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March NODX falls 15.6%; Q1 output, GDP may be revised downwards

It's the worst export performance in 3 years; economists say high base effect partly to blame

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Non-oil domestic exports fell 15.6 per cent in March - its worst performance since February 2013 and exceeded the market's forecast of a 12.3 per cent slide.


NON-OIL domestic exports fell 15.6 per cent in March - its worst performance since February 2013 and exceeded the market's forecast of a 12.3 per cent slide.

But just as private-sector economists had pointed out that February's 2 per cent increase was exaggerated by a low base effect, they say that last month's drop was partly exacerbated by the high base in March last year.

OCBC Bank's Selena Ling noted that NODX jumped 18.5 per cent in the same month last year.

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Yet, stripping out the year-on-year base distortion shows March's NODX to be still weak. Against February, it eked out a seasonally adjusted 0.2 per cent uptick, after a 4.2 per cent fall in the month before, according to the latest official trade figures released on Monday.

While this is still better than the 3 per cent decline that economists had expected, DBS Bank's Irvin Seah dismissed the month-on-month increase as "outright paltry", pointing out that the overall trend is still down. "All externally driven statistics are unanimously heading south."

Mr Seah said that March's "sub-par" export numbers may lead to a downward revision in manufacturing output as well as the GDP (gross domestic product) growth figures for the first quarter.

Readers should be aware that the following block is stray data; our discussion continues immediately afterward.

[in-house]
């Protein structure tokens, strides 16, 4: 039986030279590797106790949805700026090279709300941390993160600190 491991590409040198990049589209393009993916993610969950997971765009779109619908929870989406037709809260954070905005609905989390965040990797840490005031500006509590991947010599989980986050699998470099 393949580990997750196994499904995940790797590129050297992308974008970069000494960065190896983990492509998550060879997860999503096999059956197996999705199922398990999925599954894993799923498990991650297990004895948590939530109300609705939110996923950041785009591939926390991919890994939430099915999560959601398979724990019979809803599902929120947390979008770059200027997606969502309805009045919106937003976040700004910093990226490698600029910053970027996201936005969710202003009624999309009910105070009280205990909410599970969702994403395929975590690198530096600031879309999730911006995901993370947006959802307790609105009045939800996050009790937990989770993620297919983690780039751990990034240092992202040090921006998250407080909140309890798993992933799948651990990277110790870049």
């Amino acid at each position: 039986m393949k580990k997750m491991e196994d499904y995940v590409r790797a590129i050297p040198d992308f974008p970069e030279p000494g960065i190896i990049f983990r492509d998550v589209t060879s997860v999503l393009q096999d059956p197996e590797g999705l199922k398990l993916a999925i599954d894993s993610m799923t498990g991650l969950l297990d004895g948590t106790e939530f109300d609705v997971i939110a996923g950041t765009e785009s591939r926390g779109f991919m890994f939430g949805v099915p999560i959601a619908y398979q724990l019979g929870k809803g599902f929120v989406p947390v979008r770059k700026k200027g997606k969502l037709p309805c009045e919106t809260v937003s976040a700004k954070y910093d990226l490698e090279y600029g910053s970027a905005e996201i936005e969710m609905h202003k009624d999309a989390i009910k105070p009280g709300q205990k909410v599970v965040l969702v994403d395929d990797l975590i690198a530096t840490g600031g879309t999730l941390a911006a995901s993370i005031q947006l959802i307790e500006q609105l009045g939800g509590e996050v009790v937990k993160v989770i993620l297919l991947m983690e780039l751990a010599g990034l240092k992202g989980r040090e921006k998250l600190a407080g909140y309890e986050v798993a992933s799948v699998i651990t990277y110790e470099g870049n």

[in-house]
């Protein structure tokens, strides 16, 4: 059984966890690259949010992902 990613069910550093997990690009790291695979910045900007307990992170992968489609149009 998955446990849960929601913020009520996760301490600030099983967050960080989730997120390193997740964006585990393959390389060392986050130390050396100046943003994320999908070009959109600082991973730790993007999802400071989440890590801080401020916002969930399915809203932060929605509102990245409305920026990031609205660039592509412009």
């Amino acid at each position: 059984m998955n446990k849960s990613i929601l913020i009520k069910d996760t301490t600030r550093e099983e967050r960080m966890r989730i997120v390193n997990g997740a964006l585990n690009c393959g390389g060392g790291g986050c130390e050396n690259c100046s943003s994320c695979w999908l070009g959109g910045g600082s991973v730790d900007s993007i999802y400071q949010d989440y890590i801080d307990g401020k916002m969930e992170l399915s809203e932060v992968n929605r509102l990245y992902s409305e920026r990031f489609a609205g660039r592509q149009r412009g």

Weighing in, Nomura's Eugen Paracuelles and Brian Tan said that the outlook for Singapore's economy remains weak. They indicated that non-oil re-exports, which are linked to the wholesale trade services sector, fell 2.4 per cent last month after a 1.8 per cent increase in February.

International Enterprise Singapore, the trade promotion agency which put out the trade figures, blamed NODX's fall in March on the poor showing of both the electronics and non-electronics NODX.

Domestic electronics shipments in March sank 9.1 per cent, following a 0.7 per cent uptick in February. Non-electronics domestic exports tumbled 18 per cent, against a 2.6 per cent rise the month before.

DBS's Mr Seah noted that pharmaceutical shipments, which surged 40 per cent in February, dived 30.9 per cent in March. "This cluster has turned from being a driver to a drag given its volatile nature," he said.

Clearly, external markets have not recovered. Except for Japan and Hong Kong, shipments to all Singapore's top 10 markets shrunk, with the bulk of them posting double-digit contraction. China, the EU and Indonesia were the biggest contributors to NODX's decline in March.

NODX to the EU tumbled 39.1 per cent, after a 16.1 per cent rise in February. Goods flowing to China dropped 14 per cent in March, extending the 1.2 per cent dip in the previous month.

NODX to Indonesia fell 20.2 per cent, more than the 5.9 per cent drop in February.

"Global demand remains weak," Mr Seah said. "And export outlook is further weighed down by the slowdown in China. Exports to China have been falling and that has been the main drag on overall export performance in the past 10 months."

He said that China's slowdown is structural in nature, which suggests NODX weakness is here to stay for a while.

OCBC's Ms Ling added: "There is no light at the end of the tunnel for the currently sluggish external demand conditions."

UOB Bank's Francis Tan, who predicted NODX's rise in February to be "a one-month wonder", said: "The medium-term trend for Singapore's NODX performance is still weak and we are also expecting NODX to contract in next month's report."

With NODX already down 10.1 per cent in January, the latest drop means that first-quarter NODX was still in retreat. Citigroup's Kit Wei Zheng estimates first-quarter NODX to be 6.4 per cent below the levels of the previous quarter. In real terms, it's 4.8 per cent below.

UOB's Mr Tan expects the contraction to extend to the second quarter, resulting in a 3.3 per cent decline in NODX in the first half of 2016. He tips NODX to pick up only in the second half of the year - and it will be strong enough to lead to a 2.1 per cent increase for the full year.

But Mr Tan cautions that "there could be downside risks to our forecast should the uncertainties in China's growth" and low oil prices persist.

IE Singapore has forecast NODX to grow 0-2 per cent in 2016, after it fell 0.1 per cent in 2015.